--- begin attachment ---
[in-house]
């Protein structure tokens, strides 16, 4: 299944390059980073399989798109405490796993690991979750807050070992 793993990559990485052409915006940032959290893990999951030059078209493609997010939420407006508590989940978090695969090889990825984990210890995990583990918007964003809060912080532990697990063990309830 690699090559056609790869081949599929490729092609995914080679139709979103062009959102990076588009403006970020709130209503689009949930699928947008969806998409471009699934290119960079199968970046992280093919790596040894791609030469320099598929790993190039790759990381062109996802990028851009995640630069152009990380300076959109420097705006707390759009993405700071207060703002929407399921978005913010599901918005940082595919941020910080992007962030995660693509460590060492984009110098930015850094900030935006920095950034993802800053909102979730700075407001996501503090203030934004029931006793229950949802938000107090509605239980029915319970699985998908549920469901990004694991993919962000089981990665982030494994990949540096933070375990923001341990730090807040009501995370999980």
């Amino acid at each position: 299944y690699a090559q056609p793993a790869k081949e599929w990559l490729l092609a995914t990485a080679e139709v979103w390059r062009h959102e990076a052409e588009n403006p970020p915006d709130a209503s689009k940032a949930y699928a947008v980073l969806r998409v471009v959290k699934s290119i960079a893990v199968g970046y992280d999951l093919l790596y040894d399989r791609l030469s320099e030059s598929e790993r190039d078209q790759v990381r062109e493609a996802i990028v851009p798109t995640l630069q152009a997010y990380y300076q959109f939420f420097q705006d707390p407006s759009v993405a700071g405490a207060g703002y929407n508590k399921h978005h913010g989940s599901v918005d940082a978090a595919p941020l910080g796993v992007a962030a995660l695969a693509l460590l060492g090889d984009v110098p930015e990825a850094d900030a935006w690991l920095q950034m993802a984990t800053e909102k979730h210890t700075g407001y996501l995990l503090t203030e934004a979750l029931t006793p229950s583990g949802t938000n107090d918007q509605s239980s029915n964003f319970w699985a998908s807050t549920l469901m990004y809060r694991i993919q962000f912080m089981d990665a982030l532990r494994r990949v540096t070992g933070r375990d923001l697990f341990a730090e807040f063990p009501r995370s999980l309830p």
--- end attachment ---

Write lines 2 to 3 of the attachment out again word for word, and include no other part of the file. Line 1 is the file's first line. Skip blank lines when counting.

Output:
């Protein structure tokens, strides 16, 4: 299944390059980073399989798109405490796993690991979750807050070992 793993990559990485052409915006940032959290893990999951030059078209493609997010939420407006508590989940978090695969090889990825984990210890995990583990918007964003809060912080532990697990063990309830 690699090559056609790869081949599929490729092609995914080679139709979103062009959102990076588009403006970020709130209503689009949930699928947008969806998409471009699934290119960079199968970046992280093919790596040894791609030469320099598929790993190039790759990381062109996802990028851009995640630069152009990380300076959109420097705006707390759009993405700071207060703002929407399921978005913010599901918005940082595919941020910080992007962030995660693509460590060492984009110098930015850094900030935006920095950034993802800053909102979730700075407001996501503090203030934004029931006793229950949802938000107090509605239980029915319970699985998908549920469901990004694991993919962000089981990665982030494994990949540096933070375990923001341990730090807040009501995370999980």
């Amino acid at each position: 299944y690699a090559q056609p793993a790869k081949e599929w990559l490729l092609a995914t990485a080679e139709v979103w390059r062009h959102e990076a052409e588009n403006p970020p915006d709130a209503s689009k940032a949930y699928a947008v980073l969806r998409v471009v959290k699934s290119i960079a893990v199968g970046y992280d999951l093919l790596y040894d399989r791609l030469s320099e030059s598929e790993r190039d078209q790759v990381r062109e493609a996802i990028v851009p798109t995640l630069q152009a997010y990380y300076q959109f939420f420097q705006d707390p407006s759009v993405a700071g405490a207060g703002y929407n508590k399921h978005h913010g989940s599901v918005d940082a978090a595919p941020l910080g796993v992007a962030a995660l695969a693509l460590l060492g090889d984009v110098p930015e990825a850094d900030a935006w690991l920095q950034m993802a984990t800053e909102k979730h210890t700075g407001y996501l995990l503090t203030e934004a979750l029931t006793p229950s583990g949802t938000n107090d918007q509605s239980s029915n964003f319970w699985a998908s807050t549920l469901m990004y809060r694991i993919q962000f912080m089981d990665a982030l532990r494994r990949v540096t070992g933070r375990d923001l697990f341990a730090e807040f063990p009501r995370s999980l309830p």